The transit workers union has a point — 10 of them in fact — to fix the subways and finally give riders the service they pay for and deserve.
The plan revolves around “more,” as in money, equipment and inspections, “better,” as in crew and train car deployment, and “now,” as in immediately.
“The lesson that needs to be learned is that you can do all the long-term investment you want in a capital plan, but you can’t forget about day-to-day reliability of the system,” Transport Workers Union Local 100 President John Samuelsen told the Daily News Editorial Board.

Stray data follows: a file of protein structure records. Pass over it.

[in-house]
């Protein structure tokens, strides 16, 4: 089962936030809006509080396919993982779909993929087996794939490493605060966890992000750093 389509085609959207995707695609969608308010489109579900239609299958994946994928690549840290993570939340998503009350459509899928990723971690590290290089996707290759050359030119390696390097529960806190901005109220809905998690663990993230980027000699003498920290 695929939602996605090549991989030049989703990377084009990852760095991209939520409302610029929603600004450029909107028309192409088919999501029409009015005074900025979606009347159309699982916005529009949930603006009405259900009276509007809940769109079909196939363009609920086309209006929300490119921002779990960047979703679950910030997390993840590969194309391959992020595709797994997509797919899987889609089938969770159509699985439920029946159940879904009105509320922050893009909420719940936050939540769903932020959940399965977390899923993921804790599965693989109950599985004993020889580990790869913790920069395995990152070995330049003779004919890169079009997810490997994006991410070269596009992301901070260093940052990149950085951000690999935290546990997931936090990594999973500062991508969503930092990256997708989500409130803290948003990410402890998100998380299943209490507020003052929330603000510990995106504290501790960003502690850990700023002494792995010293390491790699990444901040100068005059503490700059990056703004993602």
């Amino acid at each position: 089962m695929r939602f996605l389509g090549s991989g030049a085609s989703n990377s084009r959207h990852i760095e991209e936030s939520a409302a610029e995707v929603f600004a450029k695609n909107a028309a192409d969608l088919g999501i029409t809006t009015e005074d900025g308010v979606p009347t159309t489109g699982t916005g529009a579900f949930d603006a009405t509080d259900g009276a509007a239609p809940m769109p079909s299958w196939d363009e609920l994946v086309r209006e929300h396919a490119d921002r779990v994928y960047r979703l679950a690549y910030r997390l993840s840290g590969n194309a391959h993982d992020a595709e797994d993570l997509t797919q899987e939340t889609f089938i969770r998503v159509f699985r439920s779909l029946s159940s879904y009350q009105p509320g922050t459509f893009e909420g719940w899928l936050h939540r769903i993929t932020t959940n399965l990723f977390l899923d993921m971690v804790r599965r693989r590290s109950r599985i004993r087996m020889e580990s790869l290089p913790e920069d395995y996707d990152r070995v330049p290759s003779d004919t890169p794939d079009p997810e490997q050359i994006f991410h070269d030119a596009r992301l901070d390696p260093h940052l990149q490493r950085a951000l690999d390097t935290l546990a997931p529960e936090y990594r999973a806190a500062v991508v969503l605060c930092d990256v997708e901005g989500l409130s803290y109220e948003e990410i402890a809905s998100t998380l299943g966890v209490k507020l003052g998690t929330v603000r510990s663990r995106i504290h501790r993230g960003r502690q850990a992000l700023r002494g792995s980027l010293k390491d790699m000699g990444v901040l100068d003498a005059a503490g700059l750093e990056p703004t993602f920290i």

The MTA has been caught in a continuous loop of delayed trains, causing commuters everything from inconvenience to threats of losing their jobs. But trains aren’t just late, they’re also overcrowded — so much so that some riders have to wait for two or three trains to pass before they can finally get into a car. Twenty-minute commutes can take an hour or more.